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In our exclusive interview with de Blasi, she shared some fascinating insights about her background, her inspirations, and her life in Italy.
"Everything is inspiration to write. A writer never stops writing, even if it's in his head or on paper napkins. I've been desperate enough to scratch half phrases on my bedsheets, not finding paper and fearing to lose a thought should I get up to look for such."
"I don't think writers can be raised up in a creative writing class. I think it's a bold, bad lie to convince someone he should -- or can -- be taught to write. I think writers' groups can sometimes be helpful, but I'm mostly wary even of them. Writing is a private, solo, isolating, and very lonely job. But if you're a writer, it's all you ever want to do."
"[My first job] was as a radio voice and TV voice and face. My best contracts were with Peugeot -- (‘the best-kept automotive secret in America -- Peugeot') -- and Coty perfumes -- (‘if you want to capture someone's attention, whisper') and other sort of soft-sell products."
"I taught cooking on a PBS channel for a few years. I was very passionate about this opportunity and wanted the audience to not just learn formula, but to be inspired by the beauty and sensuality of the raw food itself. My first show was live. And not understanding my gaffe until the producer explained it to me, I opened by holding up a single, great, and splendid leek. Camera in for a close-up. I smiled my TV model smile and said: ‘First, you take a leek.' I know someone has since written a book with that title, but I can assure you my traffic with those words came long before it."
"Since I live in a 14th-century palazzo on the via del Duomo in an Umbrian hill town, there's not such a great deal from which to unwind. Our life is simple and full of rituals such as sidling up to the bar in our favorite caffè -- Montanucci -- at least four times a day for cappuccini, aperitivi, pastry, chocolate, and sympathy; I write very early in the morning for a few hours, and then at about nine we go to the morning markets, shop for lunch, sit in the caffè and talk to our friends, come home to cook and put our bread in the oven. We sit down to lunch at one, get up from the table at about two-thirty or three, nap for an hour. I write until about seven-thirty, when we take the passeggiata -- the evening stroll -- the moment when the whole town is out and about. We pick up a few things for supper, take an aperitivo with our friends, head back home, where we'll dine at about nine-thirty, or go out to dine at one of the typical, tiny osterie for which Orvieto is famous."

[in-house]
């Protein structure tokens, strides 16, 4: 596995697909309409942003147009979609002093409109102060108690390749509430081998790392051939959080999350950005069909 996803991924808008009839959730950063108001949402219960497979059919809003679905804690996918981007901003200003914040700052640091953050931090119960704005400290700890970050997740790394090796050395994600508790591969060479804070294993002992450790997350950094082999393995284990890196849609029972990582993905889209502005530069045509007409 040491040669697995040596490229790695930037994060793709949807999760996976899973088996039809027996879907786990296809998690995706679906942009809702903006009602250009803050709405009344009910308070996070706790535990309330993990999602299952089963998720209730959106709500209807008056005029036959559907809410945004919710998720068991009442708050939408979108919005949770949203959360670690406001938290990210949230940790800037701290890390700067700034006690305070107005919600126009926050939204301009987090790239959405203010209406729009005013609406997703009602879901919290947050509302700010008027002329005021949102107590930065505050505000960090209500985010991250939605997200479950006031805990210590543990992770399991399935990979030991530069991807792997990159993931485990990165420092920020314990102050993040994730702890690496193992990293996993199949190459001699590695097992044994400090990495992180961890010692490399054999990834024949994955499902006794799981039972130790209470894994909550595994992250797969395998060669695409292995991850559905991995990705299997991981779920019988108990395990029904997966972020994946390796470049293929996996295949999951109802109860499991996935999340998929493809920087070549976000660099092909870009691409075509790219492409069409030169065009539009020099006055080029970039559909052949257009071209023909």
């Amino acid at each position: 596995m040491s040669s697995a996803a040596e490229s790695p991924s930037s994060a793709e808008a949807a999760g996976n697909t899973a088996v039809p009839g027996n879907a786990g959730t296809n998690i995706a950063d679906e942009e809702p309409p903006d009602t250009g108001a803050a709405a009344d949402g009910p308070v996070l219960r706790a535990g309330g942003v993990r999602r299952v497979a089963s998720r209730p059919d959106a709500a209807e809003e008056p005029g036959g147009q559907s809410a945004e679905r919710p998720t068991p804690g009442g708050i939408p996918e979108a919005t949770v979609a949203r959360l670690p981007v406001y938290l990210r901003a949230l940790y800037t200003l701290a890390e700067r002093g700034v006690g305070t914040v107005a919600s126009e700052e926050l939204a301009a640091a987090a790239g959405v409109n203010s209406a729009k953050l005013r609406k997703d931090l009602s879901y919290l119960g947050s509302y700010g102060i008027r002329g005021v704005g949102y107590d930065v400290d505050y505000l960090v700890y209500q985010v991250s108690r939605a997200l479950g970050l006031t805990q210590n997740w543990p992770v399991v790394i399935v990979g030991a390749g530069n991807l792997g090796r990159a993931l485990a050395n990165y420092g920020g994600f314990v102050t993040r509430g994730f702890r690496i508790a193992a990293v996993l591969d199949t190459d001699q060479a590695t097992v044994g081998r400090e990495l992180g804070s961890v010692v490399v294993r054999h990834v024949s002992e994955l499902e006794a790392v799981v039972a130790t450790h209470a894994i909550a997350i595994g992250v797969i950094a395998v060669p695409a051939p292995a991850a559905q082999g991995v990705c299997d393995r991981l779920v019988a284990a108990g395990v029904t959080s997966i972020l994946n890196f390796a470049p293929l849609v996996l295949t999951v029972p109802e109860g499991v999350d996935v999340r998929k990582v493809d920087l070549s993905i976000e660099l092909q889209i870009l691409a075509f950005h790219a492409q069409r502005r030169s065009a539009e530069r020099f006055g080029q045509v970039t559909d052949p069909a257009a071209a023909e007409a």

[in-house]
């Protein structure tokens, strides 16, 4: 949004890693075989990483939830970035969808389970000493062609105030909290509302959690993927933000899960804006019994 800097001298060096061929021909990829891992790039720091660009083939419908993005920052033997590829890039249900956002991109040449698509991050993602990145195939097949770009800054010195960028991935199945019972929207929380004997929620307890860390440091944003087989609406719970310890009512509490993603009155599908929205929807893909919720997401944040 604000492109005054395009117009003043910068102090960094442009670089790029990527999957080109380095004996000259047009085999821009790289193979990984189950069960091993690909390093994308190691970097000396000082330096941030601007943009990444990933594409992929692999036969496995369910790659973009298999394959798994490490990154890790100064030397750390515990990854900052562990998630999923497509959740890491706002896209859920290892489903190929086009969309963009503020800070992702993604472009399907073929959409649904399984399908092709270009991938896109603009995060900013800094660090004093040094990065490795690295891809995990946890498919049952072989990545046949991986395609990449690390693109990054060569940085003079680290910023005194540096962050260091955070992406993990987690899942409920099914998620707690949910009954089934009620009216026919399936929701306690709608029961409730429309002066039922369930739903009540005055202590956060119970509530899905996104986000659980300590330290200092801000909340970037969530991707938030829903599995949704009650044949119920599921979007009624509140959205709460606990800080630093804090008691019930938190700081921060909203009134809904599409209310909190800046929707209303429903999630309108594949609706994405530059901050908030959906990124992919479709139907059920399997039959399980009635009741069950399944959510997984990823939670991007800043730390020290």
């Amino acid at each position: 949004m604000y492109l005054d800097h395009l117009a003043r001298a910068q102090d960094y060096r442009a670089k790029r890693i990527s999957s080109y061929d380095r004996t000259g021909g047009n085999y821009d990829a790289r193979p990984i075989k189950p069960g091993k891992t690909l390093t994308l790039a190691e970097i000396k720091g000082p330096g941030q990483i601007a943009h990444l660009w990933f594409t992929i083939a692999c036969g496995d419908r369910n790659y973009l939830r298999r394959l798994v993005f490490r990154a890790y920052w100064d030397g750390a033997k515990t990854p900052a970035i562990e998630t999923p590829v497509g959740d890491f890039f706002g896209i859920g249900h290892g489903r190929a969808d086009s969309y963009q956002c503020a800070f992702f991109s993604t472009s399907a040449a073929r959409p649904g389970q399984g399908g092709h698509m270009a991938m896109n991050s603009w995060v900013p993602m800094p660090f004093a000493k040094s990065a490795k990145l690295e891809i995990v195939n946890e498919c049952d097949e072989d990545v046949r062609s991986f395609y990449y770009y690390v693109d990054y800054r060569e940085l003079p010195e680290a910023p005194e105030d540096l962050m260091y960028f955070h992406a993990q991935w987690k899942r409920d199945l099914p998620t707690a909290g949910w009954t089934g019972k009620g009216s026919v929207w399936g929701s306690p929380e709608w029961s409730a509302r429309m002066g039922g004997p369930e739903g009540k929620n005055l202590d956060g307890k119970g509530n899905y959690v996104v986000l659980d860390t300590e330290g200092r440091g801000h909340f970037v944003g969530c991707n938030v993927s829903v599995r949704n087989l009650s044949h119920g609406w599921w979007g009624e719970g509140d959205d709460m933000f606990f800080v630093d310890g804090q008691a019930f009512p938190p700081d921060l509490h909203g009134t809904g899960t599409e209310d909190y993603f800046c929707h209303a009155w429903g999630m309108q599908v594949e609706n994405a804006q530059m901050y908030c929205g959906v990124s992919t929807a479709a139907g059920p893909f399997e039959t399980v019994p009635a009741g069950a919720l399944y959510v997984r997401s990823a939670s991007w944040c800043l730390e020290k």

"How wonderful you ask about dislikes, though I'm not certain this sits in that category or in the one labeled ‘things that hurt.' But I find readers who judge style -- my style -- tiresome, presumptuous, often using the critical forum to air barely disguised ‘issues' of their own. And is there some glint of jealousy in their criticism? I'm not sure. That I see and feel life in a certain way and then write about it in my own voice, well, that belongs to me. Also I think it's that I find sarcasm, in all its tortured forms, to be simply naked insecurity. It's grand whenever a person states their sentiments. Better, if done so with a fine set of civil manners."
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In the summer of 2003, Marlena de Blasi took some time out to talk with us about her favorite books, authors, and interests.